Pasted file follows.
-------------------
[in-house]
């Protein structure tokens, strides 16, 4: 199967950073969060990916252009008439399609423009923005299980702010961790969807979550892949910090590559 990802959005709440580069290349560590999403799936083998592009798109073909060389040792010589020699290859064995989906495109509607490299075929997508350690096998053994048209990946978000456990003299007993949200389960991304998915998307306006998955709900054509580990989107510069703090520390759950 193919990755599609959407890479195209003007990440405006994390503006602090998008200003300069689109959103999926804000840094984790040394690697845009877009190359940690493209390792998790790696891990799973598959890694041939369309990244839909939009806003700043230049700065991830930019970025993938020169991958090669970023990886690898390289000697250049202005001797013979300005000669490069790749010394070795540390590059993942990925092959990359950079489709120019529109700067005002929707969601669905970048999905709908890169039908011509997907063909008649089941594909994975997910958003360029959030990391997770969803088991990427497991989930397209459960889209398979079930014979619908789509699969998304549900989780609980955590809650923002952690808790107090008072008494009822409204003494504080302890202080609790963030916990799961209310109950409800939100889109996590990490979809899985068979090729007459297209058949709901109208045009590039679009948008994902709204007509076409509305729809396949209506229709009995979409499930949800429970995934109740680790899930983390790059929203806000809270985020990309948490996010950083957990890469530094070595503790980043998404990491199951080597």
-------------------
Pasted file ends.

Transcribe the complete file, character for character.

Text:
[in-house]
């Protein structure tokens, strides 16, 4: 199967950073969060990916252009008439399609423009923005299980702010961790969807979550892949910090590559 990802959005709440580069290349560590999403799936083998592009798109073909060389040792010589020699290859064995989906495109509607490299075929997508350690096998053994048209990946978000456990003299007993949200389960991304998915998307306006998955709900054509580990989107510069703090520390759950 193919990755599609959407890479195209003007990440405006994390503006602090998008200003300069689109959103999926804000840094984790040394690697845009877009190359940690493209390792998790790696891990799973598959890694041939369309990244839909939009806003700043230049700065991830930019970025993938020169991958090669970023990886690898390289000697250049202005001797013979300005000669490069790749010394070795540390590059993942990925092959990359950079489709120019529109700067005002929707969601669905970048999905709908890169039908011509997907063909008649089941594909994975997910958003360029959030990391997770969803088991990427497991989930397209459960889209398979079930014979619908789509699969998304549900989780609980955590809650923002952690808790107090008072008494009822409204003494504080302890202080609790963030916990799961209310109950409800939100889109996590990490979809899985068979090729007459297209058949709901109208045009590039679009948008994902709204007509076409509305729809396949209506229709009995979409499930949800429970995934109740680790899930983390790059929203806000809270985020990309948490996010950083957990890469530094070595503790980043998404990491199951080597």